3. A pen and paper to write down notes and reminders from doctors or nurses 
  4. A photo or two of family or loved ones 
  5. A favourite mug and water bottle 

Some Virtual Items to Pack That Will Help You to Relax

Something that many older persons overlook is to think about ways to help reduce the stress they might experience during a hospital stay. You can do a lot to prepare beforehand when you pack a suitable bag.

But here are some ideas to take with you:

Grounding Techniques   

These can be helpful when you feel distressed, especially if you experience disquiet that makes you feel unreal or detached. Remember this 5,4,3,2,1 approach for when you are in hospital. It can help you deal better with feelings of anxiety. 

Think about:  

  1. 5 things you can see 
  2. 4 things that you can hear  
  3. 3 things you can touch (go ahead and touch them too) 
  4. 2 things you can smell or like the smell of

Finally, take 1 slow, deep breath. 

Look around you, take note of the colours, any people and the shapes of any objects you see. Listen carefully to the sounds around you. These could be things like traffic noise or vibrations from a radiator or fan. 

Feel how your clothes touch your skin. Concentrate on things like the movement in your hair as you gently shake your head or how your feet feel on the floor or whilst lying in bed. 

Some older people like to carry a grounding object with them such as a stone or other small item, perhaps something that has special personal meaning. They use it for comfort by touching it when they need to calm themselves. 

Mindfulness Breathing Exercises 

Mindfulness has become a successful alternative treatment for anxiety. Doctors often recommend courses in the technique instead of taking medication. There are plenty of books and apps that can start you off.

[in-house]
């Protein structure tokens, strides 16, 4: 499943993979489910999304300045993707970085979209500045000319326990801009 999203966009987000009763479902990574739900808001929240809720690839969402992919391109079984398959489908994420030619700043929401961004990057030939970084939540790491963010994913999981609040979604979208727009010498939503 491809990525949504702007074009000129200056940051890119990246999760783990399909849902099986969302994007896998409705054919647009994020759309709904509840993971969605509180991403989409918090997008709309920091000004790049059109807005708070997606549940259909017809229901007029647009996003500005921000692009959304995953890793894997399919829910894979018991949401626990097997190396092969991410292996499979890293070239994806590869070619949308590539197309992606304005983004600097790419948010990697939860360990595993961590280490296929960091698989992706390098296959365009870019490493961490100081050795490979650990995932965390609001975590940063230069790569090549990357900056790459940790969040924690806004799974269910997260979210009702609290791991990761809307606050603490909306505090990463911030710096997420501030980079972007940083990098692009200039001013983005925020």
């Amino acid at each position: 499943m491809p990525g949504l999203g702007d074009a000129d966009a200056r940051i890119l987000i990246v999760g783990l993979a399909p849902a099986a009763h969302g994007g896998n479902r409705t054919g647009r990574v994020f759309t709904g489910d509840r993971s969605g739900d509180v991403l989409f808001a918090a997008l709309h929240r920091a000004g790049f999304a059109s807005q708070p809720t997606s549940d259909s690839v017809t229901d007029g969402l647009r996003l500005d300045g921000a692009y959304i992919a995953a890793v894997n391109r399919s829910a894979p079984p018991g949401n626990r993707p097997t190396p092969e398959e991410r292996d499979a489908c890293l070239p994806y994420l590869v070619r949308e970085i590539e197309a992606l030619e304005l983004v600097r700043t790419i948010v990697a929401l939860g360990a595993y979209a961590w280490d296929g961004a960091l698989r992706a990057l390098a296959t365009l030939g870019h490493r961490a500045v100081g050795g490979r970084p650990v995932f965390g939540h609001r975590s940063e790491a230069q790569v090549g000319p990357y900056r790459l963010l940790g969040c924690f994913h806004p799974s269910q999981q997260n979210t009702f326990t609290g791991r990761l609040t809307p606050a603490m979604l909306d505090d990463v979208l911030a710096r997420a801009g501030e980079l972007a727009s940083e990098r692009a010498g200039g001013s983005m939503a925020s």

Breathing exercises are a good place to begin. Breathe deeply down to your stomach. Place your hand there so that it gets pushed up and down as you take each breath.  

Visualise that you have a balloon or football in your belly and that you’re inflating it as you breathe in, and deflating as you breathe out.  

When you do this, along with breathing more slowly and more deeply, you can allay any feelings of panic you may be experiencing. 

Distraction Techniques 

Reading, colouring or watching TV can all help take your mind off any concerns and worries, as can speaking with friends and family on the phone.  

You could try playing mental games or exercises like these as well:  

  1. Count backwards in 7s from 100 
  2. Think of 10 different animals and 10 blue things 
  3. Write down 1 animal or country for each letter of the alphabet 
  4. Say the alphabet slowly or say it backwards 

Comfort Keepers Homecare Services Are Here to Help You 

Our homecare staff can assist you in preparing for your hospital visit. Because they know them so well, our carers will be able to make useful suggestions to their clients about things they might want to pack for any forthcoming hospital stay. 

To find out more about our homecare services, contact Comfort Keepers today!